The black-and-white warbler adult upperparts are black-and-white striped, with white wing bars. Underparts are white. Male has a black throat and heavy streaks on the breast and sides. Female has grayish streaking on sides of breast and a gray cheek patch; often she has a faint buff color on the flanks. This warbler creeps on tree trunks and branches like a nuthatch or creeper. The song is a high, 3-second-long series of repeated two-syllable phrases, each with an accented first syllable: weesee, weesee, weesee, weesee. The call is a loud, somewhat metallic tsimp or a lispy see-see.
Similar species: Nuthatches and brown creepers also creep around on tree trunks and branches, but they do not share the black-and-white streaked plumage: Brown creepers are brown-patterned, and our nuthatch species have gray backs. Two other warblers might possibly be confused with black-and-white warblers: The yellow-throated warbler shares the habit of creeping on trees and has white- and black-streaked upperparts, but it has a bright yellow throat and upper breast. Male blackpoll warblers, in spring breeding plumage, have similar white-and-black streaking, but they are distinguished by their solid, clear white cheek patch, which contrasts strongly with their solid black cap above and black moustache streak below.
Length: 5¼ inches.
Habitat and Conservation
Occurs in forests and woodlands where it creeps along tree trunks and branches, foraging for insects. Interestingly, in their tropical overwintering range, which extends from Florida into the northern parts of South America, black-and-white warblers live in a variety of habitats: urban lawns, orchards, mangroves, and wetlands, as well as forests.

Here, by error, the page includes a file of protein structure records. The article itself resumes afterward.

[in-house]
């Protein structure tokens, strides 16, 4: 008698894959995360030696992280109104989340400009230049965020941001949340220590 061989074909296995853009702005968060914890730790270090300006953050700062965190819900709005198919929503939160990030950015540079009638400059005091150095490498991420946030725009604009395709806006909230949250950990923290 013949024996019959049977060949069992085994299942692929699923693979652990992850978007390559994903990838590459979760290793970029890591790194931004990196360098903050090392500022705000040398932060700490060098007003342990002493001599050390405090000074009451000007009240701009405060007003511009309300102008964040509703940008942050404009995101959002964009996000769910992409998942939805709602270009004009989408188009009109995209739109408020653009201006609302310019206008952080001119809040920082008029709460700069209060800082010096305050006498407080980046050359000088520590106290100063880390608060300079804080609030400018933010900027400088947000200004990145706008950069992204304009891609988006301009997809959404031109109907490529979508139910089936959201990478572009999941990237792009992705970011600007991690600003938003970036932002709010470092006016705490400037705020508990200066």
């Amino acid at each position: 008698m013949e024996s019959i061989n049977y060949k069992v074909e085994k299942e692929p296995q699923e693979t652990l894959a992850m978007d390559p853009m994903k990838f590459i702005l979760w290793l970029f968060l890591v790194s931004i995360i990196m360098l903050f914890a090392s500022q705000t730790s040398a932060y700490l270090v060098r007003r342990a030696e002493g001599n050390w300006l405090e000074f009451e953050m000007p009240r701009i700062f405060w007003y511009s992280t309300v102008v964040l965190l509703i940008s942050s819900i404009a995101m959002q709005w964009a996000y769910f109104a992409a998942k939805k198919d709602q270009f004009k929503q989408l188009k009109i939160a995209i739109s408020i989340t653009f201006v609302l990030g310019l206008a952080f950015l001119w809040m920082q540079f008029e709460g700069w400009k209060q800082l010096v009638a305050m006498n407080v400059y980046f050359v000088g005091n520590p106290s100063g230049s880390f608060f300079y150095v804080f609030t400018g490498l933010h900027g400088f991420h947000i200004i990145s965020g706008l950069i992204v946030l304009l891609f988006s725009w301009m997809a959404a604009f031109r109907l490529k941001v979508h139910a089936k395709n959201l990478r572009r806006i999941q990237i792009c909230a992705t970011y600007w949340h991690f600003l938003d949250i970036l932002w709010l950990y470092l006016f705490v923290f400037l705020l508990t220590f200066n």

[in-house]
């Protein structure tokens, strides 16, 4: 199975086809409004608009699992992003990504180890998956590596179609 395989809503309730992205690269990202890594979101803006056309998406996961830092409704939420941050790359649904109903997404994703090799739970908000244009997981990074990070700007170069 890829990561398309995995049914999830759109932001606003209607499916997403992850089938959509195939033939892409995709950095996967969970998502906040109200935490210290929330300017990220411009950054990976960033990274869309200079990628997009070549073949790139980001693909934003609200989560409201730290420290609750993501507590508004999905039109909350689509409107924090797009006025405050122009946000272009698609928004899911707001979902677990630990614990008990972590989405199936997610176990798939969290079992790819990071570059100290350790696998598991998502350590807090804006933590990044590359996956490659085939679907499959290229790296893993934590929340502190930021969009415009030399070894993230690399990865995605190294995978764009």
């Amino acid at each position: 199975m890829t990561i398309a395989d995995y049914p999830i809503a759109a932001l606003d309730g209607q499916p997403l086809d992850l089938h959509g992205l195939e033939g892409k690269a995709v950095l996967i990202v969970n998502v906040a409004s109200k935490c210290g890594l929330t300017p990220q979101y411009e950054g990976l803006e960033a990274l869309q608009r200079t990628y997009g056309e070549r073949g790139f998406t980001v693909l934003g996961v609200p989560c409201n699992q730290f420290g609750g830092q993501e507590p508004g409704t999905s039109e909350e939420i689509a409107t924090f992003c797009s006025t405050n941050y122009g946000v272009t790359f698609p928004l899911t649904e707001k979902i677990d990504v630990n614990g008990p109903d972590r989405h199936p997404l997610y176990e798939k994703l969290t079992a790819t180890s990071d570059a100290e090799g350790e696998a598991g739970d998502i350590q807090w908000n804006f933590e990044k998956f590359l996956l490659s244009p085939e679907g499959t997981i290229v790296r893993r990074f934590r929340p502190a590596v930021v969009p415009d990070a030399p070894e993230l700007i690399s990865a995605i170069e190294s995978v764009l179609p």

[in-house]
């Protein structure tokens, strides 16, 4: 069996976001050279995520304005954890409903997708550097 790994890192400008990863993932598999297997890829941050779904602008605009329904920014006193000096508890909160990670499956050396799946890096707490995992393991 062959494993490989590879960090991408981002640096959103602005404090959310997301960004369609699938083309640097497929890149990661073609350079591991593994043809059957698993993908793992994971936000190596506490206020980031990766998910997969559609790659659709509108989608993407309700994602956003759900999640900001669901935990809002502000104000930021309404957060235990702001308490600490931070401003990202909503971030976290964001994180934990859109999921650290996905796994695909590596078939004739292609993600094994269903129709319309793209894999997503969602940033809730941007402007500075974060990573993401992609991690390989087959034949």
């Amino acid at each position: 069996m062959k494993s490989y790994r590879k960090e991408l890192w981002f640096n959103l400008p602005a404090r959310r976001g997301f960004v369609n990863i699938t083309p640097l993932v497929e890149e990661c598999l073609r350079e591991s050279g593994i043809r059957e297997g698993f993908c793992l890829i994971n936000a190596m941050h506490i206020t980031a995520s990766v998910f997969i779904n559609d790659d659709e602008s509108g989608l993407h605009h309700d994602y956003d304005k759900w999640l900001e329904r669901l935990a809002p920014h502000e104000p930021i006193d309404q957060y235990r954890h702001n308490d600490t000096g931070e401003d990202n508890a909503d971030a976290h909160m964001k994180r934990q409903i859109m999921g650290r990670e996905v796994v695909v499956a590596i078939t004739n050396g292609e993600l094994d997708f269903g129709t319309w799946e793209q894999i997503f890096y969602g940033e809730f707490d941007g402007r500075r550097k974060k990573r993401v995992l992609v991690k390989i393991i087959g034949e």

Like a nuthatch or creeper, it forages for insects by creeping around tree trunks and branches, searching for insects hidden behind loose bark. The forceps-like bill is excellent for extracting their food — often the caterpillars and pupae of moths and butterflies, plus ants, spiders, flies, and a variety of beetles and their larvae — from cracks and crevices.
Common transient statewide; as summer resident, uncommon in southern Missouri and rare in the north. This species is the only member of its genus, Mniotilta. The genus name comes from Greek words for “seaweed” and “plucking,” and it refers to this bird’s habit of picking among moss and tree bark for food. This life-style is expressed physically in the bird’s unusually long hind claws and stronger, heavier legs, which set it apart from other wood-warblers, which spend more time simply perched on branches.
Black-and-white warbler numbers peak in Missouri in late April and early May, as they fly through our state on their way north. Some stay over the summer and breed. Nests are build on the ground, in a hidden place at the base of a tree, rock, shrub, or other structure. Their cup nests are made of dried leaves, grasses, and bark, and are lined with moss and other soft materials. A typical clutch contains 4–6 eggs, which hatch after 10–12 days. The young are able to leave the nest some 8–12 days after hatching. In early September, migrants come back through on their way back south. This species is absent from our state from mid-October through the end of March.
Populations of this species are apparently secure, but human activities that harm other migratory songbirds also harm this one: forest fragmentation (the division of forests into smaller and smaller parcels), and persistent insecticides, which build up in insect predators’ bodies. Also because they are nighttime migrants, they sometimes suffer fatal collisions with tall buildings and other tall structures.
Black-and-white warblers eat many insects, such as wood-boring beetles and weevils, that are injurious to trees, helping to keep their numbers in check. When yellow-bellied sapsuckers drill holes in trees and sap seeps out, attracting ants and other sweet-loving insects, black-and-white warblers sometimes partake of the insect bounty.